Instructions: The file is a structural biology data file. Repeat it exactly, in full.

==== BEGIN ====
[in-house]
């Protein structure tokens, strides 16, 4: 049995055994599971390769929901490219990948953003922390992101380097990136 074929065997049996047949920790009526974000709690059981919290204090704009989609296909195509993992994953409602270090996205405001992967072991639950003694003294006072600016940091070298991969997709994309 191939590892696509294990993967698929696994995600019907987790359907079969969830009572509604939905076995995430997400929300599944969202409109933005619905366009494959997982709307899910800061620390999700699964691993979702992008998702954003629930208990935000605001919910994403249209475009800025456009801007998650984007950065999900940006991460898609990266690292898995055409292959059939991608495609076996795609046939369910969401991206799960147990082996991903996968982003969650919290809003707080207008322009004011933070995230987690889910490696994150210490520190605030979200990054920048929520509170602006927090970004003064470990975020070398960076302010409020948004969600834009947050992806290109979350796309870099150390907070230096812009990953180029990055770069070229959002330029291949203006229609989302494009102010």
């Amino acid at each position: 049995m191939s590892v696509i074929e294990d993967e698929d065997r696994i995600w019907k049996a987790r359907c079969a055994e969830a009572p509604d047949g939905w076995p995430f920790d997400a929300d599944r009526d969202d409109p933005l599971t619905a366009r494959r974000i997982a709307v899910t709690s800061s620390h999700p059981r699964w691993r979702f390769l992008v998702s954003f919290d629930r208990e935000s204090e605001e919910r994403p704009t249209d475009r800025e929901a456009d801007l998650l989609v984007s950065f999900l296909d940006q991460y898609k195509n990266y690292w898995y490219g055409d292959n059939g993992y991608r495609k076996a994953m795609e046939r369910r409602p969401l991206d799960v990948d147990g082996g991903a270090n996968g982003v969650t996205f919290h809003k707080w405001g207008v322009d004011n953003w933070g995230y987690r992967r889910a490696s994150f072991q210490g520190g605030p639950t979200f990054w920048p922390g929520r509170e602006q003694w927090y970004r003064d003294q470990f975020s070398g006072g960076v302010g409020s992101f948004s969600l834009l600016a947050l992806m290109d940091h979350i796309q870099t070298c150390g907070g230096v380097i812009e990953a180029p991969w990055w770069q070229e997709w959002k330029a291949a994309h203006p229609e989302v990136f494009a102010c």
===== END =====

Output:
[in-house]
């Protein structure tokens, strides 16, 4: 049995055994599971390769929901490219990948953003922390992101380097990136 074929065997049996047949920790009526974000709690059981919290204090704009989609296909195509993992994953409602270090996205405001992967072991639950003694003294006072600016940091070298991969997709994309 191939590892696509294990993967698929696994995600019907987790359907079969969830009572509604939905076995995430997400929300599944969202409109933005619905366009494959997982709307899910800061620390999700699964691993979702992008998702954003629930208990935000605001919910994403249209475009800025456009801007998650984007950065999900940006991460898609990266690292898995055409292959059939991608495609076996795609046939369910969401991206799960147990082996991903996968982003969650919290809003707080207008322009004011933070995230987690889910490696994150210490520190605030979200990054920048929520509170602006927090970004003064470990975020070398960076302010409020948004969600834009947050992806290109979350796309870099150390907070230096812009990953180029990055770069070229959002330029291949203006229609989302494009102010």
């Amino acid at each position: 049995m191939s590892v696509i074929e294990d993967e698929d065997r696994i995600w019907k049996a987790r359907c079969a055994e969830a009572p509604d047949g939905w076995p995430f920790d997400a929300d599944r009526d969202d409109p933005l599971t619905a366009r494959r974000i997982a709307v899910t709690s800061s620390h999700p059981r699964w691993r979702f390769l992008v998702s954003f919290d629930r208990e935000s204090e605001e919910r994403p704009t249209d475009r800025e929901a456009d801007l998650l989609v984007s950065f999900l296909d940006q991460y898609k195509n990266y690292w898995y490219g055409d292959n059939g993992y991608r495609k076996a994953m795609e046939r369910r409602p969401l991206d799960v990948d147990g082996g991903a270090n996968g982003v969650t996205f919290h809003k707080w405001g207008v322009d004011n953003w933070g995230y987690r992967r889910a490696s994150f072991q210490g520190g605030p639950t979200f990054w920048p922390g929520r509170e602006q003694w927090y970004r003064d003294q470990f975020s070398g006072g960076v302010g409020s992101f948004s969600l834009l600016a947050l992806m290109d940091h979350i796309q870099t070298c150390g907070g230096v380097i812009e990953a180029p991969w990055w770069q070229e997709w959002k330029a291949a994309h203006p229609e989302v990136f494009a102010c």